Chronic disease is Australia’s biggest health hurdle
New report shows national struggle with preventable chronic illnesses.
Chronic disease is the leading cause of illness, disability and death in Australia with one in two of us suffering from ailments such as cancer, cardiovascular disease and diabetes.
The Australian Health Policy Collaboration recently released stats from its National Health Tracker, a report card on preventable chronic diseases, conditions and their risk factors in 2016.
In Australia, a male born in 2011–2013 can expect to live to the age of 80.1 years and a female to 84.3 years.
While life expectancy is high, the report suggests Australia is well behind comparable countries in tackling the risks and burdens associated with preventable chronic diseases.
63.4% of the country's adult population and 71.4% of the Aboriginal and Torres Strait Islander adult population is overweight or obese. Almost a quarter (23%) of Australia's adult population has high blood pressure and this trend is growing.
More than two thirds (44.5%) of our adult population isn't meeting physical activity recommendations and almost a quarter (23.5%) of adults with mental illness smoke daily.
While Australia is one of the best performing countries for low rates of smoking - ranking 4th out of 34 OECD countries - overall data suggests we are not tracking well to hit 2025 health targets.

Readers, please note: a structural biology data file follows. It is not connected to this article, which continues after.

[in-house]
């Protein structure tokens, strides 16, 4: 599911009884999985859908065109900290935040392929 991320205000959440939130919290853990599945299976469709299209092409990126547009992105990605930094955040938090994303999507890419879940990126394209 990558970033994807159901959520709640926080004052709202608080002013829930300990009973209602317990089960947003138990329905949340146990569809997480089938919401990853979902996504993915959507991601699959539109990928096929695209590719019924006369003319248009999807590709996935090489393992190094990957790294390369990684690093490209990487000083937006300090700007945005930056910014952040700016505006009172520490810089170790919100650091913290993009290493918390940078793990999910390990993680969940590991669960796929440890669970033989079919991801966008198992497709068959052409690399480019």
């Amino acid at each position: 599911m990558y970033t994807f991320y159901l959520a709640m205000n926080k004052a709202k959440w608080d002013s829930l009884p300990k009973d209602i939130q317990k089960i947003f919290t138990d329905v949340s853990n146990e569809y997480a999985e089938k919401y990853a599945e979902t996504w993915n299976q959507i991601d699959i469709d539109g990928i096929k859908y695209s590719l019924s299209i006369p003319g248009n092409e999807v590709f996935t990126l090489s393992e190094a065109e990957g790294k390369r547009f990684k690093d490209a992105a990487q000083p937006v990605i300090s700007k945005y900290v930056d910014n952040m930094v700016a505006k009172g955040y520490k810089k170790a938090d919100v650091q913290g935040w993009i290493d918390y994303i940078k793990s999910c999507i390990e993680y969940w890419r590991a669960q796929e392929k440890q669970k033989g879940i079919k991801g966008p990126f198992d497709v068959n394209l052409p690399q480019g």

There has been a steady rise in the number of emergency department presentations (estimated alcohol injuries) over the years, with the latest data revealing 5.7 males in every 1,000 and 3.4 females in every 1,000.
Death rates from chronic diseases in adults (30-70 years) currently stands at 207 deaths per 100,000 people. This is well above the 2025 target of 166 in every 100,000 Australians.
Australia's suicide rate is 12 in every 100,000. The rate among Aboriginals and Torres Strait Islanders is almost double (20.3). This is well above the 2025 national target of 9.8 deaths in every 100,000 people.
There's also significant room for improvement in terms of health among the youth of Australia.
70.8% of children (5-11 years) and 91.5% of young people (12-17 years) aren't meeting physical activity recommendations, while almost three quarters (70.3%) of children (9-13 years) consume too much sugar.
The Australian Health Policy Collaboration supports a set of core principles aimed at reducing the impact of chronic diseases in Australia. This includes taking a systematic approach and employing evidence-based action to fight health inequality and disparity.
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